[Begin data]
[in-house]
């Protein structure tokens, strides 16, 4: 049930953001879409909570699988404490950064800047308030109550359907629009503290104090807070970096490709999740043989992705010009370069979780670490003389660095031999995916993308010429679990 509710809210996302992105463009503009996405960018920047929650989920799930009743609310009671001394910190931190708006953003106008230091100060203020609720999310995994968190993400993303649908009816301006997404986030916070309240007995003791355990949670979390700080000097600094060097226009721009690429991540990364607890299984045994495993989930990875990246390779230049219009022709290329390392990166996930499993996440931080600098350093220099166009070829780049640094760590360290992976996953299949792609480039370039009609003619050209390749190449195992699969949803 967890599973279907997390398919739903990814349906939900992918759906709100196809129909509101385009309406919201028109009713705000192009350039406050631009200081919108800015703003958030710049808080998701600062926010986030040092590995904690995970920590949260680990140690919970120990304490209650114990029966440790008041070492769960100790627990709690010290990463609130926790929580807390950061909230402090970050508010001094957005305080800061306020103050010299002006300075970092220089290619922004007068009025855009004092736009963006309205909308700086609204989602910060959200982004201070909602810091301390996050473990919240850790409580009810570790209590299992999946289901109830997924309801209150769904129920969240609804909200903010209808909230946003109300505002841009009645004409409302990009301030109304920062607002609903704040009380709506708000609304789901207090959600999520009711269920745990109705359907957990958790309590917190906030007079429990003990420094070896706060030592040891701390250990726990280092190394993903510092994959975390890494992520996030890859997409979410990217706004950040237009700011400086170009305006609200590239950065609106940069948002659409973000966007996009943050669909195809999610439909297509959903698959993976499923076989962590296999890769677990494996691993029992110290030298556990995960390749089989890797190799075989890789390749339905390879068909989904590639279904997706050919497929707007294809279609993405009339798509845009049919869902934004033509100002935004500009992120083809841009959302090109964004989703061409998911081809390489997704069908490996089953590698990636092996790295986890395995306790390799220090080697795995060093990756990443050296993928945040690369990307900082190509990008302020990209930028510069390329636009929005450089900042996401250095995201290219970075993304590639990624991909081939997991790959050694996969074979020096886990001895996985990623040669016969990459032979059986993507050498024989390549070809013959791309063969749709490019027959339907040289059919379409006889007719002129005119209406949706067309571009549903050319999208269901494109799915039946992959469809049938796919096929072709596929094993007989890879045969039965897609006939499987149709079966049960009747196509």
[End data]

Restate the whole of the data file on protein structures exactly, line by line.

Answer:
[in-house]
């Protein structure tokens, strides 16, 4: 049930953001879409909570699988404490950064800047308030109550359907629009503290104090807070970096490709999740043989992705010009370069979780670490003389660095031999995916993308010429679990 509710809210996302992105463009503009996405960018920047929650989920799930009743609310009671001394910190931190708006953003106008230091100060203020609720999310995994968190993400993303649908009816301006997404986030916070309240007995003791355990949670979390700080000097600094060097226009721009690429991540990364607890299984045994495993989930990875990246390779230049219009022709290329390392990166996930499993996440931080600098350093220099166009070829780049640094760590360290992976996953299949792609480039370039009609003619050209390749190449195992699969949803 967890599973279907997390398919739903990814349906939900992918759906709100196809129909509101385009309406919201028109009713705000192009350039406050631009200081919108800015703003958030710049808080998701600062926010986030040092590995904690995970920590949260680990140690919970120990304490209650114990029966440790008041070492769960100790627990709690010290990463609130926790929580807390950061909230402090970050508010001094957005305080800061306020103050010299002006300075970092220089290619922004007068009025855009004092736009963006309205909308700086609204989602910060959200982004201070909602810091301390996050473990919240850790409580009810570790209590299992999946289901109830997924309801209150769904129920969240609804909200903010209808909230946003109300505002841009009645004409409302990009301030109304920062607002609903704040009380709506708000609304789901207090959600999520009711269920745990109705359907957990958790309590917190906030007079429990003990420094070896706060030592040891701390250990726990280092190394993903510092994959975390890494992520996030890859997409979410990217706004950040237009700011400086170009305006609200590239950065609106940069948002659409973000966007996009943050669909195809999610439909297509959903698959993976499923076989962590296999890769677990494996691993029992110290030298556990995960390749089989890797190799075989890789390749339905390879068909989904590639279904997706050919497929707007294809279609993405009339798509845009049919869902934004033509100002935004500009992120083809841009959302090109964004989703061409998911081809390489997704069908490996089953590698990636092996790295986890395995306790390799220090080697795995060093990756990443050296993928945040690369990307900082190509990008302020990209930028510069390329636009929005450089900042996401250095995201290219970075993304590639990624991909081939997991790959050694996969074979020096886990001895996985990623040669016969990459032979059986993507050498024989390549070809013959791309063969749709490019027959339907040289059919379409006889007719002129005119209406949706067309571009549903050319999208269901494109799915039946992959469809049938796919096929072709596929094993007989890879045969039965897609006939499987149709079966049960009747196509």